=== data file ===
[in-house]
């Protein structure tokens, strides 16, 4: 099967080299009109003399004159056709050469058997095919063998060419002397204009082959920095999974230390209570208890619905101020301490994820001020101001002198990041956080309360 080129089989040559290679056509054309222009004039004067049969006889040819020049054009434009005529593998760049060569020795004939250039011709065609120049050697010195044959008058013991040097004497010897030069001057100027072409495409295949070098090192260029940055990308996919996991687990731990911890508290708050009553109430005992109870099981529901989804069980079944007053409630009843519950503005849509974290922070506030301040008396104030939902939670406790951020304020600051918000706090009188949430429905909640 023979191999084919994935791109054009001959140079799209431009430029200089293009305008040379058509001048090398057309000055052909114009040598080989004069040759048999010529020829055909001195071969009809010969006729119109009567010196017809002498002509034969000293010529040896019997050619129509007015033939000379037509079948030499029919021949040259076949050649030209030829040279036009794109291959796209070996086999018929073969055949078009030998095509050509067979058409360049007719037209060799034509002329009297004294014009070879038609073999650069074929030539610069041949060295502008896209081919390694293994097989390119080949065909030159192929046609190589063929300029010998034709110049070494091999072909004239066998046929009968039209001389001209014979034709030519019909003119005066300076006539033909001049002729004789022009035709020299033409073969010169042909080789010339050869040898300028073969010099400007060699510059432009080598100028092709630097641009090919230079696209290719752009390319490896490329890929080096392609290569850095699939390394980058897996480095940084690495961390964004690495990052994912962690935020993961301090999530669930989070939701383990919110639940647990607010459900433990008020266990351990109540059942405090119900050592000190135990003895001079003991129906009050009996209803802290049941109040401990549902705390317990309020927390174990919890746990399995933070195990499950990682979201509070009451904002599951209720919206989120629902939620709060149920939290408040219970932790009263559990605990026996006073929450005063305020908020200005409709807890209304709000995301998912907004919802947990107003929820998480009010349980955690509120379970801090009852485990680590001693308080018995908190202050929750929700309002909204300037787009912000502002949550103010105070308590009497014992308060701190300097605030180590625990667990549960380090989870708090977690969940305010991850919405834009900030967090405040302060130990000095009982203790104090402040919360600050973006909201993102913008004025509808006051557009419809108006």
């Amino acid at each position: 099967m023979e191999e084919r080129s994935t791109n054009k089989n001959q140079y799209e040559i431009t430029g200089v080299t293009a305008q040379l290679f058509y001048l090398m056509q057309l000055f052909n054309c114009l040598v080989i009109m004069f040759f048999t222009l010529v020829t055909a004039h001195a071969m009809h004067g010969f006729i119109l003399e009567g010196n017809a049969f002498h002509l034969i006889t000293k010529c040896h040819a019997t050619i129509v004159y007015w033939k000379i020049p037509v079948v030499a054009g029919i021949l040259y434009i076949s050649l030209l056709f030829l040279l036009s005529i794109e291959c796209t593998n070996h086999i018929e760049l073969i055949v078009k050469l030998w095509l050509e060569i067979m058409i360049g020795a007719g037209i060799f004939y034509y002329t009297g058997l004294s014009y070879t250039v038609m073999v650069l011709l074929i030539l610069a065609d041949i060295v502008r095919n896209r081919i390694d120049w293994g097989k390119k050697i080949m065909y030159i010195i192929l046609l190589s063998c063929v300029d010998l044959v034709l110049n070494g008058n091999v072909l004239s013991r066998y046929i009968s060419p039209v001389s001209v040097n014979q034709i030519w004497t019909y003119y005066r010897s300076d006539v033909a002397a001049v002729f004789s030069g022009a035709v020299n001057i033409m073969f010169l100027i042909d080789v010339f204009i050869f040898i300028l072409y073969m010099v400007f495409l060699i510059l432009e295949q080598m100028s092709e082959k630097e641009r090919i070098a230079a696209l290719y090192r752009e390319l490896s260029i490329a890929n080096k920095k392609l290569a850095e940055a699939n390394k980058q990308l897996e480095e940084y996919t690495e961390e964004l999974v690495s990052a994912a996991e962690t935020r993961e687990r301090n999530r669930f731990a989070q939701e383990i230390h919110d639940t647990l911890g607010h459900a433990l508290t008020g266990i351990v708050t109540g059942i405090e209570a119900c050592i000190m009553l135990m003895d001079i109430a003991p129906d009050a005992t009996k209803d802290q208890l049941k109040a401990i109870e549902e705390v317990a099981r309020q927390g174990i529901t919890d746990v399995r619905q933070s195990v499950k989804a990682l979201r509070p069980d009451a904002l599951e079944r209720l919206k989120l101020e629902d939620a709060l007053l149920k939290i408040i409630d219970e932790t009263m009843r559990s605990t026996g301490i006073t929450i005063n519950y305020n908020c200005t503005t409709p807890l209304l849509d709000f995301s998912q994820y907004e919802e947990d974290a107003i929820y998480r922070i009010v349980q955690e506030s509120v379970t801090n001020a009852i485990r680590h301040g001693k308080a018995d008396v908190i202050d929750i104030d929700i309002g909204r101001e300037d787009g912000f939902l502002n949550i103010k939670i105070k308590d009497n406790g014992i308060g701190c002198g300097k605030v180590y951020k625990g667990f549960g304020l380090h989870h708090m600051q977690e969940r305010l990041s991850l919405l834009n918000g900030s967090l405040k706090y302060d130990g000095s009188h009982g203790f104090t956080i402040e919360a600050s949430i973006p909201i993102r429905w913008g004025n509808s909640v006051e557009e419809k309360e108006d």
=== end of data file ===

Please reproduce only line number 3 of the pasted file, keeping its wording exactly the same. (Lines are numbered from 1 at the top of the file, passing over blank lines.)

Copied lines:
């Amino acid at each position: 099967m023979e191999e084919r080129s994935t791109n054009k089989n001959q140079y799209e040559i431009t430029g200089v080299t293009a305008q040379l290679f058509y001048l090398m056509q057309l000055f052909n054309c114009l040598v080989i009109m004069f040759f048999t222009l010529v020829t055909a004039h001195a071969m009809h004067g010969f006729i119109l003399e009567g010196n017809a049969f002498h002509l034969i006889t000293k010529c040896h040819a019997t050619i129509v004159y007015w033939k000379i020049p037509v079948v030499a054009g029919i021949l040259y434009i076949s050649l030209l056709f030829l040279l036009s005529i794109e291959c796209t593998n070996h086999i018929e760049l073969i055949v078009k050469l030998w095509l050509e060569i067979m058409i360049g020795a007719g037209i060799f004939y034509y002329t009297g058997l004294s014009y070879t250039v038609m073999v650069l011709l074929i030539l610069a065609d041949i060295v502008r095919n896209r081919i390694d120049w293994g097989k390119k050697i080949m065909y030159i010195i192929l046609l190589s063998c063929v300029d010998l044959v034709l110049n070494g008058n091999v072909l004239s013991r066998y046929i009968s060419p039209v001389s001209v040097n014979q034709i030519w004497t019909y003119y005066r010897s300076d006539v033909a002397a001049v002729f004789s030069g022009a035709v020299n001057i033409m073969f010169l100027i042909d080789v010339f204009i050869f040898i300028l072409y073969m010099v400007f495409l060699i510059l432009e295949q080598m100028s092709e082959k630097e641009r090919i070098a230079a696209l290719y090192r752009e390319l490896s260029i490329a890929n080096k920095k392609l290569a850095e940055a699939n390394k980058q990308l897996e480095e940084y996919t690495e961390e964004l999974v690495s990052a994912a996991e962690t935020r993961e687990r301090n999530r669930f731990a989070q939701e383990i230390h919110d639940t647990l911890g607010h459900a433990l508290t008020g266990i351990v708050t109540g059942i405090e209570a119900c050592i000190m009553l135990m003895d001079i109430a003991p129906d009050a005992t009996k209803d802290q208890l049941k109040a401990i109870e549902e705390v317990a099981r309020q927390g174990i529901t919890d746990v399995r619905q933070s195990v499950k989804a990682l979201r509070p069980d009451a904002l599951e079944r209720l919206k989120l101020e629902d939620a709060l007053l149920k939290i408040i409630d219970e932790t009263m009843r559990s605990t026996g301490i006073t929450i005063n519950y305020n908020c200005t503005t409709p807890l209304l849509d709000f995301s998912q994820y907004e919802e947990d974290a107003i929820y998480r922070i009010v349980q955690e506030s509120v379970t801090n001020a009852i485990r680590h301040g001693k308080a018995d008396v908190i202050d929750i104030d929700i309002g909204r101001e300037d787009g912000f939902l502002n949550i103010k939670i105070k308590d009497n406790g014992i308060g701190c002198g300097k605030v180590y951020k625990g667990f549960g304020l380090h989870h708090m600051q977690e969940r305010l990041s991850l919405l834009n918000g900030s967090l405040k706090y302060d130990g000095s009188h009982g203790f104090t956080i402040e919360a600050s949430i973006p909201i993102r429905w913008g004025n509808s909640v006051e557009e419809k309360e108006d």